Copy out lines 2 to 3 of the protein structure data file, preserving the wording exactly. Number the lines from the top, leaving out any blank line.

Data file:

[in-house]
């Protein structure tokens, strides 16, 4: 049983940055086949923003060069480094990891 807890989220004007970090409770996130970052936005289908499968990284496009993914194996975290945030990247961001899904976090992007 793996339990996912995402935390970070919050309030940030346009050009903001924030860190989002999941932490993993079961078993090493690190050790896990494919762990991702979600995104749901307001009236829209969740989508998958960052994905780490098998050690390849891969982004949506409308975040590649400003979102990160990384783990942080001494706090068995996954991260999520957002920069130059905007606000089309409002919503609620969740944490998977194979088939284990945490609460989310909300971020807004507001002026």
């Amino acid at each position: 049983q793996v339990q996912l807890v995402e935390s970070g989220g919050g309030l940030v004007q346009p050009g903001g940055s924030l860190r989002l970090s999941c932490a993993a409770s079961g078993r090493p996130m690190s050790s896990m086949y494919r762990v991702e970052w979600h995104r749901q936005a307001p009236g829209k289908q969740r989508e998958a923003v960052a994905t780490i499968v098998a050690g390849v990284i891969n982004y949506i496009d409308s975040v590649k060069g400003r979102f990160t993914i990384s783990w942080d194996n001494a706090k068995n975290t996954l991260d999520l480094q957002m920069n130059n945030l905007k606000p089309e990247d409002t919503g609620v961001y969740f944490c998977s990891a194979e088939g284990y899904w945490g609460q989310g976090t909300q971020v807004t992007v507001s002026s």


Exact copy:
């Protein structure tokens, strides 16, 4: 049983940055086949923003060069480094990891 807890989220004007970090409770996130970052936005289908499968990284496009993914194996975290945030990247961001899904976090992007 793996339990996912995402935390970070919050309030940030346009050009903001924030860190989002999941932490993993079961078993090493690190050790896990494919762990991702979600995104749901307001009236829209969740989508998958960052994905780490098998050690390849891969982004949506409308975040590649400003979102990160990384783990942080001494706090068995996954991260999520957002920069130059905007606000089309409002919503609620969740944490998977194979088939284990945490609460989310909300971020807004507001002026």
């Amino acid at each position: 049983q793996v339990q996912l807890v995402e935390s970070g989220g919050g309030l940030v004007q346009p050009g903001g940055s924030l860190r989002l970090s999941c932490a993993a409770s079961g078993r090493p996130m690190s050790s896990m086949y494919r762990v991702e970052w979600h995104r749901q936005a307001p009236g829209k289908q969740r989508e998958a923003v960052a994905t780490i499968v098998a050690g390849v990284i891969n982004y949506i496009d409308s975040v590649k060069g400003r979102f990160t993914i990384s783990w942080d194996n001494a706090k068995n975290t996954l991260d999520l480094q957002m920069n130059n945030l905007k606000p089309e990247d409002t919503g609620v961001y969740f944490c998977s990891a194979e088939g284990y899904w945490g609460q989310g976090t909300q971020v807004t992007v507001s002026s």